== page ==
mercoledì 21 marzo 2007


Guantanamo Bay, a U.S. military base on the island of Cuba, is a detainment camp in a permanent state of exception, for while the United States have “complete jurisdiction” over the base, the ultimate sovereignty is reserved to Cuba, a country that has no diplomatic relations with the USA and, by the terms of the 1903 agreement, cannot evict the U.S. military without their consent.

According to the U.S. government, conventional American legal norms do not apply to what is technically foreign soil, and enemy combatants can be held prisoners incommunicado until the end of the ongoing war that, in the words of Vice-president Dick Cheney, may well last for generations. Critics have argued that the need to find a proper balance between security and freedom does not justify violations of humanitarian law.

These very same questions have been debated for centuries. Alexander Hamilton once remarked in Federalist 8 (1787) that “safety from external danger is the most powerful director of national conduct. Even the ardent love of liberty will, after a time, give way to its dictates. The violent destruction of life and property…a state of continual danger, will compel nations the most attached to liberty to resort…to institutions which have a tendency to destroy their civil and political rights.”

Indeed, during WWI and WWII, the U.S. government imprisoned thousands of dissidents and of citizens whose only fault was to belong to the “wrong” ethnic group. McCarthyism and the McCarran Internal Security Act (1950), somehow revived the witch-hunting spirit of the provisions included in the notorious Alien and Sedition Acts (1798), allowing the detention, expulsion and de-naturalization of persons suspected to be engaged in “un-American” activities.

The Bush Administration’s response to the terrorist attacks of September 11, 2001, as illustrated by the August 2002 memo issued by the office of legal counsel of the justice department, which proclaimed that “the President enjoys complete discretion in the exercise of his Commander-in-Chief authority and in conducting operations against hostile forces”, is the logical continuation of this approach to the issue of national security.

The war on terror has already caused a number of patent violations of the writ of habeas corpus, one of the fundamental rights defined by the U.S. Constitution, and of other constitutional guarantees such as due process of law, trial by jury, and right to counsel. Under such conditions, the process of moral inversion, whereby what is normally judged to be deplorable becomes not only provisionally acceptable but desirable, is more likely to set in. The controversy surrounding the Guantanamo Bay detainment camp is a case in point.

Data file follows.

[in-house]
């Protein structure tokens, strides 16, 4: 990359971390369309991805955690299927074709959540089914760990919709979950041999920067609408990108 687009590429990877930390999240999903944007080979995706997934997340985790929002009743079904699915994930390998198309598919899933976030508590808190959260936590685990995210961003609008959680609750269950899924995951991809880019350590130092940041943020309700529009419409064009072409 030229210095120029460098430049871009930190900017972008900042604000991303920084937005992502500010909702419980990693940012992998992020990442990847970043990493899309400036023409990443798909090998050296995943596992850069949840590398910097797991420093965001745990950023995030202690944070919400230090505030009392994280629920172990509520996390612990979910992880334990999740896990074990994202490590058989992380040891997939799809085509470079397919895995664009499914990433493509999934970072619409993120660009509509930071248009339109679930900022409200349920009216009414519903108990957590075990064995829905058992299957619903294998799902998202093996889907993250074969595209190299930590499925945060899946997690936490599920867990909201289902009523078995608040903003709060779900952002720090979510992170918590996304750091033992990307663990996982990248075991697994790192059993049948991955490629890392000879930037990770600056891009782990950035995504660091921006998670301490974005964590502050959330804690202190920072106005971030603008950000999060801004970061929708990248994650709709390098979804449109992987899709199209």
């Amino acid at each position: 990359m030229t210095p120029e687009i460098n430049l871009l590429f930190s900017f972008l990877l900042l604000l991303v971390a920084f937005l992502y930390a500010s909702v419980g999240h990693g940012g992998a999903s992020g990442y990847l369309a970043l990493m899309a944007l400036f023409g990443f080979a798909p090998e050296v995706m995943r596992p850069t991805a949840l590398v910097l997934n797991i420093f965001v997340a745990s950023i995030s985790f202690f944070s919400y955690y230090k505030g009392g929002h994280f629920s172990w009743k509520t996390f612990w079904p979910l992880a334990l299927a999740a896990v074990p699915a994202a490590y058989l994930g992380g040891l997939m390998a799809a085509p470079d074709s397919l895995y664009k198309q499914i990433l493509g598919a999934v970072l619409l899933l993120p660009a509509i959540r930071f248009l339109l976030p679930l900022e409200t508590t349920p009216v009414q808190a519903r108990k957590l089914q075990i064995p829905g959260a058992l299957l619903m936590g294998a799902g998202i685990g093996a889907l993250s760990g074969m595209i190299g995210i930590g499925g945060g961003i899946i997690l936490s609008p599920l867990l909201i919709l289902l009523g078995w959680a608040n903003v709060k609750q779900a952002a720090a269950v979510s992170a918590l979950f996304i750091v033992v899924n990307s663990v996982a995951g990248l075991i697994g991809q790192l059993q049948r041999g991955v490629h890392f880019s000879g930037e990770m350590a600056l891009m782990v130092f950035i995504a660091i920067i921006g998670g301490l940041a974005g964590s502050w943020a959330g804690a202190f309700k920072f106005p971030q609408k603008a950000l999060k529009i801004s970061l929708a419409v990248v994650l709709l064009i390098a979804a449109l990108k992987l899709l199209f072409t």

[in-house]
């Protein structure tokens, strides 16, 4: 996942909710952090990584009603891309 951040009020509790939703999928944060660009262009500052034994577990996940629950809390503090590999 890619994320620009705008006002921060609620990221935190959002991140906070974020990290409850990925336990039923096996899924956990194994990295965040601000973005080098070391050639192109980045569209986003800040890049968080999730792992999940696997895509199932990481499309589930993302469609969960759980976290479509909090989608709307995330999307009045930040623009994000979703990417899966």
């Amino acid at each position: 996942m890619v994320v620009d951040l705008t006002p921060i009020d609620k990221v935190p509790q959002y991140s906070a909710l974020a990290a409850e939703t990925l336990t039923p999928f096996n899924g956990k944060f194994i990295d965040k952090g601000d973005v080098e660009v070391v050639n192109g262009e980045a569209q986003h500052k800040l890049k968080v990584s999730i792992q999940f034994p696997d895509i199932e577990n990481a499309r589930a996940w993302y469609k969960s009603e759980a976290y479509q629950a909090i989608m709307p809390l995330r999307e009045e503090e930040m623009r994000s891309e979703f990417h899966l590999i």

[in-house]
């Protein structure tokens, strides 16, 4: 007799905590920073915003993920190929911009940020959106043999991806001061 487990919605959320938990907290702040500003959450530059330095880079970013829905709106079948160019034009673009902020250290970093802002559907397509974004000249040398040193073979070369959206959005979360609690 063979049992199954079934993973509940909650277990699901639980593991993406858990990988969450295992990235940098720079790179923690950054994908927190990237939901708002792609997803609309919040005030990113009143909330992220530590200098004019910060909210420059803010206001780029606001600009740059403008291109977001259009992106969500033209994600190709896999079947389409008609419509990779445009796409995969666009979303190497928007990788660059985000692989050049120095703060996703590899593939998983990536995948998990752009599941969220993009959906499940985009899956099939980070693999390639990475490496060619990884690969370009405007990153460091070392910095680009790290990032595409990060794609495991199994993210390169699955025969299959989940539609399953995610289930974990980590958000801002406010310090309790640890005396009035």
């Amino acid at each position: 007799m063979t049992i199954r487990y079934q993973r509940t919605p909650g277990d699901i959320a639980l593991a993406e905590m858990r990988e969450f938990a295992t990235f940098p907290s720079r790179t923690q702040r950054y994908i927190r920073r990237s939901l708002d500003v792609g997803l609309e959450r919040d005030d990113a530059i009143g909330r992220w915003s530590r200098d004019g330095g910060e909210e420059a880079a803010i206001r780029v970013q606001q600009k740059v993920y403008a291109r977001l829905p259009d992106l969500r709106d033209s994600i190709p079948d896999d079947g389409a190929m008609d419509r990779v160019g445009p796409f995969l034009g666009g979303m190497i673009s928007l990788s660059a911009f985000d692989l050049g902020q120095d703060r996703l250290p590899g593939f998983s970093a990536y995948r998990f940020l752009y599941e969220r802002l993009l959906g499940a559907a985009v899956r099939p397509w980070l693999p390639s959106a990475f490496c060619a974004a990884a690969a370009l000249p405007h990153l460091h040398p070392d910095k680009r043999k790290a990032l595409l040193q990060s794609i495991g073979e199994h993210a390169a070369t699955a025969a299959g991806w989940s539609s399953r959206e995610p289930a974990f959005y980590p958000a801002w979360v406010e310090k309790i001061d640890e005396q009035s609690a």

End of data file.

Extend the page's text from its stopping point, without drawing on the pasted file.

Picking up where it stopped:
Guantanamo Bay is one of the selected locations where, according to the current American administration, international obligations should no longer apply on grounds of national security and the protection of sensitive information. “Unlawful combatants”, so it is argued, should be considered as outside the Geneva Conventions on the treatment of prisoners of war.

Numerous allegations of torture and mistreatment have attracted the attention of international human rights organizations and several cases have been presented to the U.S. Supreme Court for its consideration. On June 29, 2006, in Hamdan v. Rumsfeld 548 U.S. _ 2006, the Supreme Court has ruled that: (a) the ad hoc military commissions established by President Bush on 13 November 2001 with Military Order No. 1, entitled “Detention, Treatment, and Trial of Certain Non-Citizens in the War against Terrorism”, to try the Guantanamo detainees and other non-nationals suspected to have committed acts of terrorism, are unauthorized by the Congress and illegal under both military justice law and the four Geneva Conventions of 1949; (b) the detainees are protected by Common Article 3 of the Geneva Conventions, prohibiting “violence to life and person . . . cruel treatment and torture” and “outrages upon personal dignity, in particular humiliating and degrading treatment;” (c) and, reiterating the conclusions and recommendations of Hamdi v. Rumsfeld 542 U.S. 507 (2004) and Rasul v. Bush 542 U.S. 466 (2004), which stated that foreign nationals detained outside US borders could file writs of habeas corpus and contest the lawfulness of their detention before a U.S. federal court, that their cases can be heard in federal courts.

Some have pointed out that the fact that the June 29 ruling was generally described as “extraordinary”, rather than simply pertinent and opportune, reflects the nonessential role of international human rights and legal standards in U.S. current foreign policy. Indeed, the White House’s reaction to the ruling – “it requires little more than having Congress put its stamp of approval” – shows a dismaying unconcern with the separation of executive, legislative, and judicial powers, namely one of the major achievements of constitutional democracy.

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